PDR5/YOR153W Summary Help

Standard Name PDR5 1
Systematic Name YOR153W
Alias LEM1 , YDR1 , STS1
Feature Type ORF, Verified
Description Plasma membrane ATP-binding cassette (ABC) transporter; multidrug transporter actively regulated by Pdr1p; also involved in steroid transport, cation resistance, and cellular detoxification during exponential growth; PDR5 has a paralog, PDR15, that arose from the whole genome duplication (2, 3, 4, 5, 6, 7, 8, 9, 10, 11 and see Summary Paragraph)
Name Description Pleiotropic Drug Resistance 1
Chromosomal Location
ChrXV:619840 to 624375 | ORF Map | GBrowse
Genetic position: 85 cM
Gene Ontology Annotations All PDR5 GO evidence and references
  View Computational GO annotations for PDR5
Molecular Function
Manually curated
Biological Process
Manually curated
Cellular Component
Manually curated
Regulators 13 genes
Classical genetics
reduction of function
Large-scale survey
135 total interaction(s) for 102 unique genes/features.
Physical Interactions
  • Affinity Capture-MS: 17
  • Affinity Capture-RNA: 5
  • Affinity Capture-Western: 2
  • Biochemical Activity: 2
  • Co-fractionation: 10
  • PCA: 44
  • Two-hybrid: 11

Genetic Interactions
  • Dosage Rescue: 3
  • Negative Genetic: 6
  • Phenotypic Enhancement: 12
  • Phenotypic Suppression: 4
  • Synthetic Growth Defect: 15
  • Synthetic Rescue: 4

Expression Summary
Length (a.a.) 1,511
Molecular Weight (Da) 170,437
Isoelectric Point (pI) 7.75
Phosphorylation PhosphoGRID | PhosphoPep Database
sequence information
ChrXV:619840 to 624375 | ORF Map | GBrowse
Genetic position: 85 cM
Last Update Coordinates: 2011-02-03 | Sequence: 1996-07-31
Subfeature details
Most Recent Updates
Coordinates Sequence
CDS 1..4536 619840..624375 2011-02-03 1996-07-31
Retrieve sequences
Analyze Sequence
S288C only
S288C vs. other species
S288C vs. other strains
External Links All Associated Seq | Entrez Gene | Entrez RefSeq Protein | MIPS | Search all NCBI (Entrez) | TCDB | UniProtKB
Primary SGDIDS000005679

PDR5 encodes a multidrug transporter that is involved in the pleiotropic drug response (reviewed in 12, 13, and 14). Pdr5p efflux pump activity is NTP-dependent (15) and mediates resistance to many xenobiotic compounds including mutagens, fungicides, steroids, and anticancer drugs (reviewed in 12 and 14). In addition to drug response, Pdr5p is also involved in cation resistance (4), lipid translocation (16, 17), and in quorum sensing for yeast populations growing in liquid culture (18). Null mutations of pdr5 are not lethal but do confer a drug- and salt-hypersensitive phenotype (1, 4).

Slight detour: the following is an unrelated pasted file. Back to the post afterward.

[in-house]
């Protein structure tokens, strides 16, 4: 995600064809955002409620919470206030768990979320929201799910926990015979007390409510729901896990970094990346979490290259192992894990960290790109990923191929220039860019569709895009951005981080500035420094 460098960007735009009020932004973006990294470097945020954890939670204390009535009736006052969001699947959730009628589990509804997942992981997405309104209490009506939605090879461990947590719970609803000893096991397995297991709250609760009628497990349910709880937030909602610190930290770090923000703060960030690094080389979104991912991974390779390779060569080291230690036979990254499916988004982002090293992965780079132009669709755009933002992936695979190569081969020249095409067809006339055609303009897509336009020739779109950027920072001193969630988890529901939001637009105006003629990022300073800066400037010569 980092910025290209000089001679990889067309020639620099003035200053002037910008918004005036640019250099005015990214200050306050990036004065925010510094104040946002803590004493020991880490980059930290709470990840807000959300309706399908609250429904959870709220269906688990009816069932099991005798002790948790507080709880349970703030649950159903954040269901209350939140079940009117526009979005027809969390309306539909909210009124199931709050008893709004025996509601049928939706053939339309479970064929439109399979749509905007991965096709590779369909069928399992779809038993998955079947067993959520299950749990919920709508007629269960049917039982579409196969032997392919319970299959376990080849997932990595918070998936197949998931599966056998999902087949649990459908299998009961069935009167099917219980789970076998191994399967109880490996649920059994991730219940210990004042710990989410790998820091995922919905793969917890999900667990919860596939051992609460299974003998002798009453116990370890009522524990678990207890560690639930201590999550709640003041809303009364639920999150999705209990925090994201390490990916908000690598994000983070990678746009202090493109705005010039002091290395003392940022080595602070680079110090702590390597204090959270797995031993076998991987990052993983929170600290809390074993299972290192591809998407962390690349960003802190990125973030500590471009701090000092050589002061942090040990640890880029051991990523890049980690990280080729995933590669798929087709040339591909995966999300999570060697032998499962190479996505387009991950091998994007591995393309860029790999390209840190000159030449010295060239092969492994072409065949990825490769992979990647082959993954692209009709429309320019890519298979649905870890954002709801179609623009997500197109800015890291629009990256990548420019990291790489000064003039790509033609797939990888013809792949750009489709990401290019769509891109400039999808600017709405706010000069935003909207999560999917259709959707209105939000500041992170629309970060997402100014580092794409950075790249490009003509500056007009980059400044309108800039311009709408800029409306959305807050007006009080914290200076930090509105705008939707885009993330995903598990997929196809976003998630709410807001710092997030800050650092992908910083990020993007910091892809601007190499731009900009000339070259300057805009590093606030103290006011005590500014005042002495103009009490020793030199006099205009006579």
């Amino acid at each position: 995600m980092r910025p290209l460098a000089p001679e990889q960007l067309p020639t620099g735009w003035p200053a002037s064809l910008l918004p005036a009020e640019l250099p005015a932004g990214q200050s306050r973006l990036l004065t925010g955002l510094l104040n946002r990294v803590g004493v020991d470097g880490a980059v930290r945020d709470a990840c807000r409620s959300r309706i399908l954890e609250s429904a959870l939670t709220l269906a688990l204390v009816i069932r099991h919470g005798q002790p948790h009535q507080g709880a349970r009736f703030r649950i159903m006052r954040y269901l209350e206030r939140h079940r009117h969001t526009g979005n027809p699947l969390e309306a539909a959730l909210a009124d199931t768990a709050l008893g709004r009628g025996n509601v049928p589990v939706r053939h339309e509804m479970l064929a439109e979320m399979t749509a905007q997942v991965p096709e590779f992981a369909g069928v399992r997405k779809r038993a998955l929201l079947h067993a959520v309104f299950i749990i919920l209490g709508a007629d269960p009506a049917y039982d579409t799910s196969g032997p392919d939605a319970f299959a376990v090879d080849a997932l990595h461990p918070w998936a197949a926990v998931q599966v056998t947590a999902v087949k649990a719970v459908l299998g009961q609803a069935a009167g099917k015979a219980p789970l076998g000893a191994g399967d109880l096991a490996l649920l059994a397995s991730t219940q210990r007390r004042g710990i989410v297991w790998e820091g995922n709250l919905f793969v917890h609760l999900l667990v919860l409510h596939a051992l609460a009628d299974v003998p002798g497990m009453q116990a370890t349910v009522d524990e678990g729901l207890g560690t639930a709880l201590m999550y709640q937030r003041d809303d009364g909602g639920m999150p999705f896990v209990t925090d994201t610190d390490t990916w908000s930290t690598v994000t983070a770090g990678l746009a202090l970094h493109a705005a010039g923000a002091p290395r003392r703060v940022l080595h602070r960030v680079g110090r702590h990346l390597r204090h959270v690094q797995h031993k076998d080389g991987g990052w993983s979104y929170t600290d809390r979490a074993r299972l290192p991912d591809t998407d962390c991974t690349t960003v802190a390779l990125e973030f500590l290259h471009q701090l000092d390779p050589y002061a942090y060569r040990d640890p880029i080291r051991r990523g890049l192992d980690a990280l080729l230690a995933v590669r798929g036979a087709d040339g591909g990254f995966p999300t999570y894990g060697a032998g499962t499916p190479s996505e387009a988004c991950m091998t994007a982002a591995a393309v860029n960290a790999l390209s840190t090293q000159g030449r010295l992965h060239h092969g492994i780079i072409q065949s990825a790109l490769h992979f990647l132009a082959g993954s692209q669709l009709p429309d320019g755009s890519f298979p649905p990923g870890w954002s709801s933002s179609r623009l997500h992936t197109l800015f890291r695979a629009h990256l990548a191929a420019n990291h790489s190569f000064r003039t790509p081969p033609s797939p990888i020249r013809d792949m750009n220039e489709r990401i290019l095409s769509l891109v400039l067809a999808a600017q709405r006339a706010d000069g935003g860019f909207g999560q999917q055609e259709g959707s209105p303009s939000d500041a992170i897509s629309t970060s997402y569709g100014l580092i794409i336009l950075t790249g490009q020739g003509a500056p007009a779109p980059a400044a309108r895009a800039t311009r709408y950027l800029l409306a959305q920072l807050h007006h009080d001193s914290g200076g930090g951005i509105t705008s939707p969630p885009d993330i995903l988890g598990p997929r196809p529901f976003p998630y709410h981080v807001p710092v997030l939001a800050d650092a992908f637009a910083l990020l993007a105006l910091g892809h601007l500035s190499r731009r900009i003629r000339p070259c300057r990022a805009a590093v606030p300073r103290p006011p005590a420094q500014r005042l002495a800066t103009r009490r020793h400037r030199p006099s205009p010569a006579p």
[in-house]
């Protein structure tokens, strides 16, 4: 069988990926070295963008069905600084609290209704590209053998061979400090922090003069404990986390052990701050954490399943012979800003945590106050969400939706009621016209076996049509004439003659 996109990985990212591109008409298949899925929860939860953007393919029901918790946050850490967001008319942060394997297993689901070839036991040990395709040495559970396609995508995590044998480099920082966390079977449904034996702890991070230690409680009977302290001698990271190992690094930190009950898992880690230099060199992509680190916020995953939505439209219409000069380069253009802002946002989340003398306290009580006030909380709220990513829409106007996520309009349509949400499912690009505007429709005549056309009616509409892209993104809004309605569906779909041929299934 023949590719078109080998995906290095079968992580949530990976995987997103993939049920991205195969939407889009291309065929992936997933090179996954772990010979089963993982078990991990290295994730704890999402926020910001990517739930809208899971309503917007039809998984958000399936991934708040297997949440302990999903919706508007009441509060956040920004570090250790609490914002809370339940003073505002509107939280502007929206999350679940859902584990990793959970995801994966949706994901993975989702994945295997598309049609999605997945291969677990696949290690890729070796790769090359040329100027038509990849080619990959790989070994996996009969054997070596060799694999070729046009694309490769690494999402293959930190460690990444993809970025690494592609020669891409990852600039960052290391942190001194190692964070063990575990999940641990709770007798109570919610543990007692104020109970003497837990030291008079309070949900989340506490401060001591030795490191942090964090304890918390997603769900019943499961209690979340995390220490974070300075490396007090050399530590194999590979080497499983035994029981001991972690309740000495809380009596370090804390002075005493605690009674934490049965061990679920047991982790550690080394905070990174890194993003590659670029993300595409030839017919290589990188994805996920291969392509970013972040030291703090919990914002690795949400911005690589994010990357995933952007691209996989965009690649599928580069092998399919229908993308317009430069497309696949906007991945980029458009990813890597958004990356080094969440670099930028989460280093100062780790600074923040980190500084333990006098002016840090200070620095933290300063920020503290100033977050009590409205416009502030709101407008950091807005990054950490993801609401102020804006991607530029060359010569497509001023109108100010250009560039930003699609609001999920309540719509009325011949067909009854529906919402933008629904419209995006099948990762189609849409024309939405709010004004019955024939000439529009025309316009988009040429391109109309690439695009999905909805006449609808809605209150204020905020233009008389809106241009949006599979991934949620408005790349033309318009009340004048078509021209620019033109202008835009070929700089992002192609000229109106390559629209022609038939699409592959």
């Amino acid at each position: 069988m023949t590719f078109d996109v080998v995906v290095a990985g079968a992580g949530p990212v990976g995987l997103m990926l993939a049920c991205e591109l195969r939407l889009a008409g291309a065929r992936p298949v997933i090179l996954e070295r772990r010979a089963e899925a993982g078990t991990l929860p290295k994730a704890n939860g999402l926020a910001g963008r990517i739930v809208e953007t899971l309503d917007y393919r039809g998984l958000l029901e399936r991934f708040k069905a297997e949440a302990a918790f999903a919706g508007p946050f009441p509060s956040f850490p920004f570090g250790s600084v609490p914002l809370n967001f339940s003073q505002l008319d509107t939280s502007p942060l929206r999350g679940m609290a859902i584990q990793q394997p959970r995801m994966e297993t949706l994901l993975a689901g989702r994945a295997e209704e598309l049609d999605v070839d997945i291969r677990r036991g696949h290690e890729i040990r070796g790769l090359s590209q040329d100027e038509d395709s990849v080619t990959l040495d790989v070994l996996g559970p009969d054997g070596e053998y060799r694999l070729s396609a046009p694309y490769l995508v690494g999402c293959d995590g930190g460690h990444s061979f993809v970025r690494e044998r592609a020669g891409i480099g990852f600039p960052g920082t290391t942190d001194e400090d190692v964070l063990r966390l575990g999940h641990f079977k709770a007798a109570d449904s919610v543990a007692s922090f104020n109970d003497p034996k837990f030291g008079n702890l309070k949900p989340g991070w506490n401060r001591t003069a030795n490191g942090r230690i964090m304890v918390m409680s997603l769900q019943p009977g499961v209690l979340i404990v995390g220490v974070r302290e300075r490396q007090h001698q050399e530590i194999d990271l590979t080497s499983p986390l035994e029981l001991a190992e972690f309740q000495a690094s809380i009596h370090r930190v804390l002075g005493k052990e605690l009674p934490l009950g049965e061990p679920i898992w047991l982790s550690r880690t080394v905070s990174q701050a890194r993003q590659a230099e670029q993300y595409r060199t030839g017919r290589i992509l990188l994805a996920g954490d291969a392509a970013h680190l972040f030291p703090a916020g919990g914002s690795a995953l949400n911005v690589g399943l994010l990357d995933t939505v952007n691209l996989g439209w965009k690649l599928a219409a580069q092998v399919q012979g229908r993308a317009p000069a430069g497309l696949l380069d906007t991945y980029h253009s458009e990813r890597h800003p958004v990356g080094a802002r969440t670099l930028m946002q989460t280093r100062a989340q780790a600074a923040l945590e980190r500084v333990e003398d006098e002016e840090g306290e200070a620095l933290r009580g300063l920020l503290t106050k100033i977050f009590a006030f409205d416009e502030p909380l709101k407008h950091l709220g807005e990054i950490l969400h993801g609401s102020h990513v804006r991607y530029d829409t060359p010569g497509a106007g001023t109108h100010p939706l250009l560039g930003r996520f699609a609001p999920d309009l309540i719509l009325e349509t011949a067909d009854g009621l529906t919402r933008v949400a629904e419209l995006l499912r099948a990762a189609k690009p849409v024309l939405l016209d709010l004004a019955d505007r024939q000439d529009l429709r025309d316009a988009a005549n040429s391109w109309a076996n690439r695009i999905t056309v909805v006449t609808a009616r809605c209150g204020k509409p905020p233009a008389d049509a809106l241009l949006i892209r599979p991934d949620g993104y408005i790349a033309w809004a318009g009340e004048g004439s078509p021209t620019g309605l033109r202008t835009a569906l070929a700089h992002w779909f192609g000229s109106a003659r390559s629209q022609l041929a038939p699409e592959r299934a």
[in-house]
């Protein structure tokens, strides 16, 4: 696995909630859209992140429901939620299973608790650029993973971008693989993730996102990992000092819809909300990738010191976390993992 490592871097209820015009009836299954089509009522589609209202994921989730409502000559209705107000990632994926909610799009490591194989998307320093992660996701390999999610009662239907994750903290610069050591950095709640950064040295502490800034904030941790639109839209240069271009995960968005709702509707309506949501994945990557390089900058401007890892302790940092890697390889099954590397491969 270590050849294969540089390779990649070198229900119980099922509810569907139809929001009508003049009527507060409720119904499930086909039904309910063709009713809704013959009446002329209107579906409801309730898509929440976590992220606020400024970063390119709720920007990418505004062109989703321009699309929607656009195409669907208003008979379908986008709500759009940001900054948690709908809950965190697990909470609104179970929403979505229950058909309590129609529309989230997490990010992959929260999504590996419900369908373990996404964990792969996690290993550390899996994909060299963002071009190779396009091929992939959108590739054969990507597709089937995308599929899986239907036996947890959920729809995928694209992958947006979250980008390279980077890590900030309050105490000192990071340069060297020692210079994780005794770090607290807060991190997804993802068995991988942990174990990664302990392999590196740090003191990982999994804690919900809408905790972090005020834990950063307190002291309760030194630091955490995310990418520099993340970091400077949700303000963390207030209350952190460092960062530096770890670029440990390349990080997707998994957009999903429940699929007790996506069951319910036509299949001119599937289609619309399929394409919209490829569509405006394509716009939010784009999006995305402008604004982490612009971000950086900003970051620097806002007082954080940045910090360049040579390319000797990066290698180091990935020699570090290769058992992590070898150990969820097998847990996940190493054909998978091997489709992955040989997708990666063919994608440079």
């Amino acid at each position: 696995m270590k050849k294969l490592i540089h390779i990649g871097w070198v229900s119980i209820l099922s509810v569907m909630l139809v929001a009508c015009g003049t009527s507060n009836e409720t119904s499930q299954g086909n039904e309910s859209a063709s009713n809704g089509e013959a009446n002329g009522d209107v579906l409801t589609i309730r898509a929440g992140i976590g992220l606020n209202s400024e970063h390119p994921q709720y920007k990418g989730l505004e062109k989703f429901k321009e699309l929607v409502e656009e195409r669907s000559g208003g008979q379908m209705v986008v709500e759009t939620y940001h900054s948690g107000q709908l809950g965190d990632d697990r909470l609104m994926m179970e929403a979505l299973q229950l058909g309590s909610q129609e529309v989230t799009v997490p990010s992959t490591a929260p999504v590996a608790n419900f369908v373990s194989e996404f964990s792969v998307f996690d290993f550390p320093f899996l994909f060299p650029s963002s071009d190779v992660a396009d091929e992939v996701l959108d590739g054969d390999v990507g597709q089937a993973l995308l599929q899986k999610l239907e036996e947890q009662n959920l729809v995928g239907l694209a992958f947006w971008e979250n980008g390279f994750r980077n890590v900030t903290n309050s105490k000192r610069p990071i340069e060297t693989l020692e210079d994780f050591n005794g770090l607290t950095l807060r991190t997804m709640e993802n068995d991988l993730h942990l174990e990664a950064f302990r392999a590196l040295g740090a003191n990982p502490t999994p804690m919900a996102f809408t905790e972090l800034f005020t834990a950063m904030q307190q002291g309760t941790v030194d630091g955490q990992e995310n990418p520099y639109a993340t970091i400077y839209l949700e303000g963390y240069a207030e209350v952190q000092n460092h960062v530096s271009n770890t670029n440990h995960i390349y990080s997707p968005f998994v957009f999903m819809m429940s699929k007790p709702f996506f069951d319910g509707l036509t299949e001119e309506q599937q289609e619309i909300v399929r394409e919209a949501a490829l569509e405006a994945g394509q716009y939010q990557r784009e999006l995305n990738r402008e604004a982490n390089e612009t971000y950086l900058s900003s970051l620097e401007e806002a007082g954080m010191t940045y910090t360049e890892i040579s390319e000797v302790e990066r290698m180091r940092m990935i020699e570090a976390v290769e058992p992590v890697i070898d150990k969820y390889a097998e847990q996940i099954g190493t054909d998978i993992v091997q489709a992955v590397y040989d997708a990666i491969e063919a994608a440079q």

Pdr5p, a proposed homodimer, functions at the plasma membrane and has a half life of 45-90 minutes (19, 6). Pdr5p is monoubiquitnated, which serves as a signal for endocytosis and eventual degradation in the vacuole (6, 7 and reviewed in 12). Countering ubiquitination, Pdr5p phosphorylation by serine/threonine kinase (encoded by YCK1 and YCK2) stabilizes the protein (20, 21). Pdr5p levels are highest during exponential growth and are greatly reduced when cells enter diauxic growth or when nutrients are depleted (10, 22). PDR5 expression is positively regulated by Pdr1p and Pdr3p (3, 23) and negatively regulated by Rdr1p (24) through the binding of these transcription factors to pleiotropic drug response elements (PDREs) present in the PDR5 promoter (25). PDR5 expression is also heat-shock-induced by the AP-1 transcription factors Yap1p and Cad1p (26).

Pdr5p is a member of the ATP-binding cassette (ABC) family of proteins, a large group that are conserved from bacteria to humans (3 and references therein). Overexpression of the human ABC transporter ABCB1/MDR1 (OMIM) is a factor in tumor resistance to drug therapy, and deficient ABC transporter function has been implicated in other human diseases as well (reviewed in 27). S. cerevisiae ABC proteins are often used as a model to study the clinical problem of drug resistance in infectious disease and cancer as well as in pharmaceutical screens for novel drugs (28 and reviewed in 29).

Last updated: 2011-01-13 Contact SGD

References cited on this page View Complete Literature Guide for PDR5
1) Leppert G, et al.  (1990) Cloning by gene amplification of two loci conferring multiple drug resistance in Saccharomyces. Genetics 125(1):13-20
2) Mahe Y, et al.  (1996) The ATP binding cassette transporters Pdr5 and Snq2 of Saccharomyces cerevisiae can mediate transport of steroids in vivo. J Biol Chem 271(41):25167-72